Infrastructure

Human Activities in Space


2012 – China Space Stations

China has a long-term and active project to develop a permanently crewed space station in LEO. The first phase of that project started in 2011 with the launch of an experimental space laboratory named Tiangong-1. The spacecraft, which is 10.4 meters (34.1 feet) long and weighs 8,500 kilograms (18,700 pounds), has 15 cubic meters (530 cubic feet) of habitable volume and is equipped with sleeping stations and exercise gear for visiting crews.

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2012 – Bigelow Space Stations

In addition to the ISS and Chinese efforts, there are other plans, of varying degrees of maturity, for other space stations. Bigelow Aerospace has been developing inflatable module technology that can be used for commercial space stations. Two prototype spacecraft, Genesis I and II, were launched in 2006 and 2007, respectively, to demonstrate the technology.

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2012 – ISS

The ISS is the largest spacecraft currently in orbit, measuring 109 meters (358 feet) long, with a mass of almost 419,500 kilograms (925,000 pounds). The station was developed and is operated by an international partnership of NASA, Roscosmos, ESA, JAXA, and the Canadian Space Agency (CSA).

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Infrastructure: Space Infrastructure – TSR 2012

Infrastructure: Space Infrastructure - TSR 2012 examines global human spaceflight operations to include the Chinese, and the US space stations, launch vehicles from all spacefaring nations, communications satellite constellations, PNT…

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2011 – ISS – Snapshot

The ISS provides a unique platform for humans where long-term scientific research and experiments can occur. The ISS is a project involving the United States, Russia, Japan, Canada, and 11 ESA member states. It is a research facility in LEO that can host a permanent crew of up to six people in its current configuration.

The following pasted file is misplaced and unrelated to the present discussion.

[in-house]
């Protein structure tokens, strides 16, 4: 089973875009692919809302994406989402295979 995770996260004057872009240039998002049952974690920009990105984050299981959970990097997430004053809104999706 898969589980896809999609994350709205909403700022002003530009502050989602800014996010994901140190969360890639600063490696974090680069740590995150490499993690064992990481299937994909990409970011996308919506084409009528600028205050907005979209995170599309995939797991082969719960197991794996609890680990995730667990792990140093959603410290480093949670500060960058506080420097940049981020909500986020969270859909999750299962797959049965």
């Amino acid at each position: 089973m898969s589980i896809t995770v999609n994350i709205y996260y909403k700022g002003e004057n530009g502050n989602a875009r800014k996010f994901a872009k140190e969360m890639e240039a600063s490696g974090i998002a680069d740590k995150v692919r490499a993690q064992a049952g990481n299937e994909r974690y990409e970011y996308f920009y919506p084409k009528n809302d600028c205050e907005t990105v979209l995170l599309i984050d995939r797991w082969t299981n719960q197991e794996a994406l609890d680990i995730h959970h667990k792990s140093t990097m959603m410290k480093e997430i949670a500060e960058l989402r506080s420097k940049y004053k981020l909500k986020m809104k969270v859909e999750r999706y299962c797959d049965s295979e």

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2011 – China Space Stations – Snapshot

China made great strides in 2011 toward developing its own modular space station, through the successful launch of the Tiangong-1 laboratory and rendezvous and docking with an unmanned Shenzhou-8 space vehicle. Two more Shenzhou missions are expected to dock with the module in 2012, with at least one of the missions carrying a crew.

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2011 – Bigelow Space Station – Snapshot

In June 2009, Roscosmos informed the United States of its intention to develop an orbital research facility by the time the ISS is retired. This complex would be known as the Orbital Piloted Assembly and Experiment Complex (OPSEK). The Russian Multipurpose Laboratory Module and Node Module are expected to dock with the ISS in 2012, but whenever the decommissioning of the ISS occurs, Roscosmos intends to detach those modules to use as the basis for OPSEK.

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2011 – Russian Space Station – Snapshot

In June 2009, Roscosmos informed the United States of its intention to develop an orbital research facility by the time the ISS is retired. This complex would be known as the Orbital Piloted Assembly and Experiment Complex (OPSEK). The Russian Multipurpose Laboratory Module and Node Module are expected to dock with the ISS in 2012, but whenever the decommissioning of the ISS occurs, Roscosmos intends to detach those modules to use as the basis for OPSEK.

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Infrastructure: Space Infrastructure – TSR 2011

Infrastructure: Space Infrastructure - TSR 2011 examines global human spaceflight operations to include both the Chinese and US space stations, launch vehicles from all spacefaring nations, communications satellite constellations, PNT…

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2010 – China Space Stations – Snapshot

China is developing its own space station as the next phase of its human spaceflight program. The first module for this station was completed in 2010, with China planning to launch it in 2011. The module, Tiangong-1 (Chinese for “Heavenly Palace”), is undergoing testing and will be launched on a Chinese Long March 2F rocket.

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